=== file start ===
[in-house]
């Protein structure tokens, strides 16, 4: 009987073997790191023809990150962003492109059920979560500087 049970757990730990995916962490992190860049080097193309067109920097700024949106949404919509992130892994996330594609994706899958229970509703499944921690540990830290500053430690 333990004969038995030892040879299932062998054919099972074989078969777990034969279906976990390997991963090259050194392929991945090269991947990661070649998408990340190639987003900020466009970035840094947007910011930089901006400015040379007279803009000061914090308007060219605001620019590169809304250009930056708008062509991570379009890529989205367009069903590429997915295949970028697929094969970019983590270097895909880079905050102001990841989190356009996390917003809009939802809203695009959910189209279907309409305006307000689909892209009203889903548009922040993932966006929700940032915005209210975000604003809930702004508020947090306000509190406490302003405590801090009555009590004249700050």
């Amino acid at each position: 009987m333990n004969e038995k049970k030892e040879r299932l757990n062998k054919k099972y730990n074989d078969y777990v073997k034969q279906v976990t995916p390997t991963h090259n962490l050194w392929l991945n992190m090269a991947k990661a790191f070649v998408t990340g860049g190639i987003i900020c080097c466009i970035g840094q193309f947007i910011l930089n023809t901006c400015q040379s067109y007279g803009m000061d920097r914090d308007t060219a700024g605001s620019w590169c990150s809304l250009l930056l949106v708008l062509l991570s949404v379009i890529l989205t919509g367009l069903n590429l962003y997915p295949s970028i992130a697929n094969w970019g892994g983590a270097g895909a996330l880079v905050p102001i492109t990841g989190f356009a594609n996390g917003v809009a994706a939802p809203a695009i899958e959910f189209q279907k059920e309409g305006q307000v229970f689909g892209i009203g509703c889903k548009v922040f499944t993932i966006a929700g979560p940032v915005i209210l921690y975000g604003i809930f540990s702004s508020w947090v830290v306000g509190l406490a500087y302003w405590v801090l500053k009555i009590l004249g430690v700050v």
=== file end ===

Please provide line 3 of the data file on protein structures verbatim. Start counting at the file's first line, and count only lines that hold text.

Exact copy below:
């Amino acid at each position: 009987m333990n004969e038995k049970k030892e040879r299932l757990n062998k054919k099972y730990n074989d078969y777990v073997k034969q279906v976990t995916p390997t991963h090259n962490l050194w392929l991945n992190m090269a991947k990661a790191f070649v998408t990340g860049g190639i987003i900020c080097c466009i970035g840094q193309f947007i910011l930089n023809t901006c400015q040379s067109y007279g803009m000061d920097r914090d308007t060219a700024g605001s620019w590169c990150s809304l250009l930056l949106v708008l062509l991570s949404v379009i890529l989205t919509g367009l069903n590429l962003y997915p295949s970028i992130a697929n094969w970019g892994g983590a270097g895909a996330l880079v905050p102001i492109t990841g989190f356009a594609n996390g917003v809009a994706a939802p809203a695009i899958e959910f189209q279907k059920e309409g305006q307000v229970f689909g892209i009203g509703c889903k548009v922040f499944t993932i966006a929700g979560p940032v915005i209210l921690y975000g604003i809930f540990s702004s508020w947090v830290v306000g509190l406490a500087y302003w405590v801090l500053k009555i009590l004249g430690v700050v």